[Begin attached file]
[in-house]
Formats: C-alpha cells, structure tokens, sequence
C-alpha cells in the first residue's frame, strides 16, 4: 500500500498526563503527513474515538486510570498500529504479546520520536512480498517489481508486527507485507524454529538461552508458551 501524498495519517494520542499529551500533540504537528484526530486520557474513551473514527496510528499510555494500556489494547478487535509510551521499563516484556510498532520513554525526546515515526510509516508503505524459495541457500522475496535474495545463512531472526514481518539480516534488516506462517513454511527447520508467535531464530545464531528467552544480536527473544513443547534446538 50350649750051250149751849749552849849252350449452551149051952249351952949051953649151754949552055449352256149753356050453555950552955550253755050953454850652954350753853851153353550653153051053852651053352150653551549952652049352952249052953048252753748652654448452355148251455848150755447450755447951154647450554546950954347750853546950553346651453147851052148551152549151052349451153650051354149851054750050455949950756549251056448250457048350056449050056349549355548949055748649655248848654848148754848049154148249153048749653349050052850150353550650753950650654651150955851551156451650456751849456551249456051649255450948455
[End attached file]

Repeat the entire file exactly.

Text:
[in-house]
Formats: C-alpha cells, structure tokens, sequence
C-alpha cells in the first residue's frame, strides 16, 4: 500500500498526563503527513474515538486510570498500529504479546520520536512480498517489481508486527507485507524454529538461552508458551 501524498495519517494520542499529551500533540504537528484526530486520557474513551473514527496510528499510555494500556489494547478487535509510551521499563516484556510498532520513554525526546515515526510509516508503505524459495541457500522475496535474495545463512531472526514481518539480516534488516506462517513454511527447520508467535531464530545464531528467552544480536527473544513443547534446538 50350649750051250149751849749552849849252350449452551149051952249351952949051953649151754949552055449352256149753356050453555950552955550253755050953454850652954350753853851153353550653153051053852651053352150653551549952652049352952249052953048252753748652654448452355148251455848150755447450755447951154647450554546950954347750853546950553346651453147851052148551152549151052349451153650051354149851054750050455949950756549251056448250457048350056449050056349549355548949055748649655248848654848148754848049154148249153048749653349050052850150353550650753950650654651150955851551156451650456751849456551249456051649255450948455